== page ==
Click amount to donate direct to CounterPunch
  • $25
  • $50
  • $100
  • $500
  • $other
  • use PayPal
Support Our Annual Fund Drive! We only shake you down once a year, but when we do we really mean it. It costs a lot to keep the site afloat, and our growing audience, well over TWO million unique viewers a month, eats up a lot of bandwidth — and bandwidth isn’t free. We aren’t supported by corporate donors, advertisers or big foundations. We survive solely on your support.
FacebookTwitterGoogle+RedditEmail

Why I’m Going to the Big Gay March in Washington

by BETH SHEROUSE

Since movement veteran Cleve Jones announced plans for a national gay rights march on Washington following the passage of California’s Prop. 8 last November, reactions from the LGBT community have been mixed. Supporters of October’s National Equality March are adopting a grassroots lobbying strategy, demanding “Equal protection in all matters governed by civil law in all 50 states,” and promoting a more direct appeal to the federal government for LGBT rights. Lukewarm supporters and skeptics of the march, mainly organizations like the Human Rights Campaign and state Equality groups, are concerned that the march will drain resources from the state-by-state approach for marriage equality. Critics of the march movement are also concerned that this march may share the fate of previous gay rights marches in ’79, ’87, ’93, and 2000, which seem to have accomplished little.

I have been a supporter of HRC for most of my adult life, and I have worked with both state, local, and campus organizations in South Carolina and Georgia. While I will continue to support such organizations, I think a national approach offers more hope for me and other South Carolinians than anything HRC or state-by-state marriage equality can offer.

South Carolina is one of only five states that has no hate crimes laws; other than a limited policy in the city of Columbia, there are no laws banning discrimination in employment or housing based on sexual orientation or gender identity; and the 2006 constitutional amendment prohibiting same-sex marriage in SC passed by 78%. For people who do not live in California or Massachusetts, for those who are part of otherwise disadvantaged communities, for those who live in constant fear of employment discrimination and physical violence because their states give them no protection, for those whose lives and relationships are invisible to most of America, marriage equality in progressive states is nothing more than a symbolic victory, and symbols cannot help them provide for their families or protect themselves from discrimination.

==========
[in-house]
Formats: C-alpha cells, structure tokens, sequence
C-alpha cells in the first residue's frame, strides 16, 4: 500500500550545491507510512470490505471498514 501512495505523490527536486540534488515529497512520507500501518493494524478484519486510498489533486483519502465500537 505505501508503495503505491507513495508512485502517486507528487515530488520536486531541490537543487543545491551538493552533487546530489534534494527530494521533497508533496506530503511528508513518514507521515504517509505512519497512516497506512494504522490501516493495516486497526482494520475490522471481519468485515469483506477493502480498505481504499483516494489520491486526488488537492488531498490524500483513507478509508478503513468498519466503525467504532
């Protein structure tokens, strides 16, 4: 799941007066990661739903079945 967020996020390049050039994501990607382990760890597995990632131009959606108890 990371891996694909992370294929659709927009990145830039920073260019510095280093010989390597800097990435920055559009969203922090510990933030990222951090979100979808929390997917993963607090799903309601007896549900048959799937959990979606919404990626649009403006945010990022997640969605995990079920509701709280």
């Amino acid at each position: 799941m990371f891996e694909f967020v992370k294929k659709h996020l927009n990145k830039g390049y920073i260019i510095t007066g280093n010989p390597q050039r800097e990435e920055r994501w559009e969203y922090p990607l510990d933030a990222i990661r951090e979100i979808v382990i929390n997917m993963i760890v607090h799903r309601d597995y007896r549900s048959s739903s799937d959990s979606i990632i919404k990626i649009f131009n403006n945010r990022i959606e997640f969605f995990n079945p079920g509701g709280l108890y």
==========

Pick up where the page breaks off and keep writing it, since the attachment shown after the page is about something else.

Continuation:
I do not plan to spend the rest of my life in SC. But for those LGBT folks who call South Carolina home, gay marriage fights in states like Maine and California offer little more than momentary comfort against communities in which they will remain second-class citizens for the foreseeable future unless the federal government intervenes. The state-by-state approach to equality seems meaningless in a state that has historically been several decades behind the rest of the country in terms of civil rights. If the federal government had left the battle for desegregation up to states to fight on their own, de jure segregation would arguably still be in place here in SC and a few of its neighboring deep South states.

We need to build support behind a federal gay rights agenda, because if we leave our rights up to the conservative majorities in states across the nation, we will never achieve equality. LGBT Americans should ALL enjoy the same civil rights as their heterosexual counterparts, whether they live in San Francisco or Atlanta, New York or Charleston. The federal government must step in and defend our civil rights in places where our community cannot adequately defend itself, and we must show Washington lawmakers that we are looking to them to change laws as we go about the work of changing hearts and minds.